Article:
NASA leadership is determined to make the health and safety of its workforce its top priority as we navigate the coronavirus (COVID-19) situation. To that end, the agency’s Michoud Assembly Facility and Stennis Space Center are moving to Stage 4 of the NASA Response Framework, effective Friday, March 20.
The change at Stennis was made due to the rising number of COVID-19 cases in the community around the center, the number of self-isolation cases within our workforce there, and one confirmed case among our Stennis team. While there are no confirmed cases at Michoud, the facility is moving to Stage 4 due to the rising number of COVID-19 cases in the local area, in accordance with local and federal guidelines.
WASHINGTON (NASA PR) — Former astronaut Alfred M. Worden, command module pilot on the Apollo 15 lunar landing, passed away March 18, 2020, in Texas.
“I’m deeply saddened to hear that Apollo astronaut Al Worden has passed away,” NASA Administrator Jim Bridenstine tweeted about Worden. “Al was an American hero whose achievements in space and on Earth will never be forgotten. My prayers are with his family and friends.”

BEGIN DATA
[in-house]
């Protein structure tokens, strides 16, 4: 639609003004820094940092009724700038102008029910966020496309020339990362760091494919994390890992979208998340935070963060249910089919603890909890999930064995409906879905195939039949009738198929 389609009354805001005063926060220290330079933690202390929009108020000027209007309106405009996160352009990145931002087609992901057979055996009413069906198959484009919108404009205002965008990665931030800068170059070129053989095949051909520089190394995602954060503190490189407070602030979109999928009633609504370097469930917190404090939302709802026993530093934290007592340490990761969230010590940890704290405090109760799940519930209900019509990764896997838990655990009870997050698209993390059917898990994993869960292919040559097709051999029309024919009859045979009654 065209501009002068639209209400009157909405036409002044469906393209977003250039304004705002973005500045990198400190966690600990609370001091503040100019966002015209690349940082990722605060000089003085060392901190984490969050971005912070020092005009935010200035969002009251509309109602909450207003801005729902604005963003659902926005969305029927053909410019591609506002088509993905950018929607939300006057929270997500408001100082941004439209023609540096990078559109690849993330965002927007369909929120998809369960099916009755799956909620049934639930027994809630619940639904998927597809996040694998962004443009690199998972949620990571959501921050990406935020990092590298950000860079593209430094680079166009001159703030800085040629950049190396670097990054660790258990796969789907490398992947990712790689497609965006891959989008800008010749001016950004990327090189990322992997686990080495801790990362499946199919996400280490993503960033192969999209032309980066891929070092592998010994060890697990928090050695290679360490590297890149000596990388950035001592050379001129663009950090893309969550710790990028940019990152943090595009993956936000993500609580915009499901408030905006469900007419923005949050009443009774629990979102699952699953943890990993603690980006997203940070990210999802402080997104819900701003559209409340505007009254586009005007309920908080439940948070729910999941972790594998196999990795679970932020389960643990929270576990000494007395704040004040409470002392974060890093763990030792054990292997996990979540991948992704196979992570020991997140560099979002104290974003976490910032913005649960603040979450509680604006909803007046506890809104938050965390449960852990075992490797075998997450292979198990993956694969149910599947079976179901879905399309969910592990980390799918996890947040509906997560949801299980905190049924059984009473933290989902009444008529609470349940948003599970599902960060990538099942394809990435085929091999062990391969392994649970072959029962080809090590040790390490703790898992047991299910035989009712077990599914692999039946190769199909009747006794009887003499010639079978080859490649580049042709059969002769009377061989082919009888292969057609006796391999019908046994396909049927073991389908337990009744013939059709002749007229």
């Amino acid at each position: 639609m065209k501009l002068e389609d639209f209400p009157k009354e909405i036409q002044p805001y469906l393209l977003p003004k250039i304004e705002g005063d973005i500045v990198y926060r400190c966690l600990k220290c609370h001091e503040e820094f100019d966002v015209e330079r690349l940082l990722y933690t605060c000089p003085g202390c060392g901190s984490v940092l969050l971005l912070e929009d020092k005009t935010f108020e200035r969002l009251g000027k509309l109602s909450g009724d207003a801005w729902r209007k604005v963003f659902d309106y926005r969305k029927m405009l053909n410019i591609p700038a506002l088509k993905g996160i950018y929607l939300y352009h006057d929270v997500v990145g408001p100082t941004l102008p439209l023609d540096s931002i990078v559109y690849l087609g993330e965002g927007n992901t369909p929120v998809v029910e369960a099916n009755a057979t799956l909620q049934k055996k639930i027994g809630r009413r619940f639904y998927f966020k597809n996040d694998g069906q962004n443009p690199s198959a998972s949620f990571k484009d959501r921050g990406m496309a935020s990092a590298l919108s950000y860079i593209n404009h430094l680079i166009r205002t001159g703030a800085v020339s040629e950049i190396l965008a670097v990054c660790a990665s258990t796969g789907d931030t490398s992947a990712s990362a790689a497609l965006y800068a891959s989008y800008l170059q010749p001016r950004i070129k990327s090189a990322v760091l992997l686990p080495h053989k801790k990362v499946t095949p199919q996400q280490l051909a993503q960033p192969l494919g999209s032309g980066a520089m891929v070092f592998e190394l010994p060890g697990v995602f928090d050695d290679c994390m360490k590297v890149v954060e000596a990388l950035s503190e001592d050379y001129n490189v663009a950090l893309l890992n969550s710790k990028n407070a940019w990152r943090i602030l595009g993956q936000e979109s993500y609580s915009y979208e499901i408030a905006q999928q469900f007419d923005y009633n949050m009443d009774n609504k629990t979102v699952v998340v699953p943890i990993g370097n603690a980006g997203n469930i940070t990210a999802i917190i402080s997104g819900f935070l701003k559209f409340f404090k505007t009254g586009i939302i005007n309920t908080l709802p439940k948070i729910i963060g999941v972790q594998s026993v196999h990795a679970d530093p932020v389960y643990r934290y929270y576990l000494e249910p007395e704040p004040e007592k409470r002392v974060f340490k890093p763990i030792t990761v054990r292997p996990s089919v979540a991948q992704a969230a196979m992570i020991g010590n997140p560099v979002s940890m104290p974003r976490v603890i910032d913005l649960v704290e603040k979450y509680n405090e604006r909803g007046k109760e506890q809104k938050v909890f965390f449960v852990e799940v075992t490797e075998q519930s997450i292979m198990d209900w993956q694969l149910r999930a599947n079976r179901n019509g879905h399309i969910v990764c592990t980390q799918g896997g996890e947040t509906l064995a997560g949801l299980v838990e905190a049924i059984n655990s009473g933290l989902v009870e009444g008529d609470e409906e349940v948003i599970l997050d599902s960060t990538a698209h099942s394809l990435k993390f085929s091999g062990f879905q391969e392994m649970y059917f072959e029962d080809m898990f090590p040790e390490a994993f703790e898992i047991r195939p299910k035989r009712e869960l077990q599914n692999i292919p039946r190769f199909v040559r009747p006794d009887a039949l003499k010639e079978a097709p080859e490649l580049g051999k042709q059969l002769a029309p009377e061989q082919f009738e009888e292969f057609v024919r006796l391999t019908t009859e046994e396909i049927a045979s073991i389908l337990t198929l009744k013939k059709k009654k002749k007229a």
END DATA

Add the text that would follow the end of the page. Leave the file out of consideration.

WASHINGTON, March 17, 2020 (NASA PR) — The following is a statement from NASA Administrator Jim Bridenstine:
“Agency leadership continues to monitor developments regarding coronavirus (COVID-19) around the nation. We are closely following the advice of health professionals and the White House Coronavirus Task Force to keep our workforce safe. Implementing best practices early and quickly will increase likelihoods for better outcomes.
The following is a statement from NASA Administrator Jim Bridenstine:
“As we navigate this difficult time, the protection and care of the NASA family continues to be our top priority and the key consideration as we make decisions on how to move forward. NASA leadership is coordinating closely with the White House Coronavirus Task Force and interagency partners in our nation’s unified response to coronavirus (COVID-19), and regularly re-evaluating the conditions at each center.
“As you are aware, Ames Research Center in California was elevated to Stage 3 of NASA’s Response Framework after an onsite case of COVID-19 was confirmed on March 8. We recently received confirmation that an employee at NASA’s Marshall Space Flight Center in Alabama has tested positive for COVID-19. As with Ames – in consultation with Marshall Center Director Jody Singer, NASA Chief Health and Medical Officer Dr. J.D. Polk, and in accordance to agency response plans – Marshall has been elevated to Stage 3 and is in mandatory telework status, with restricted access to the center until further notice.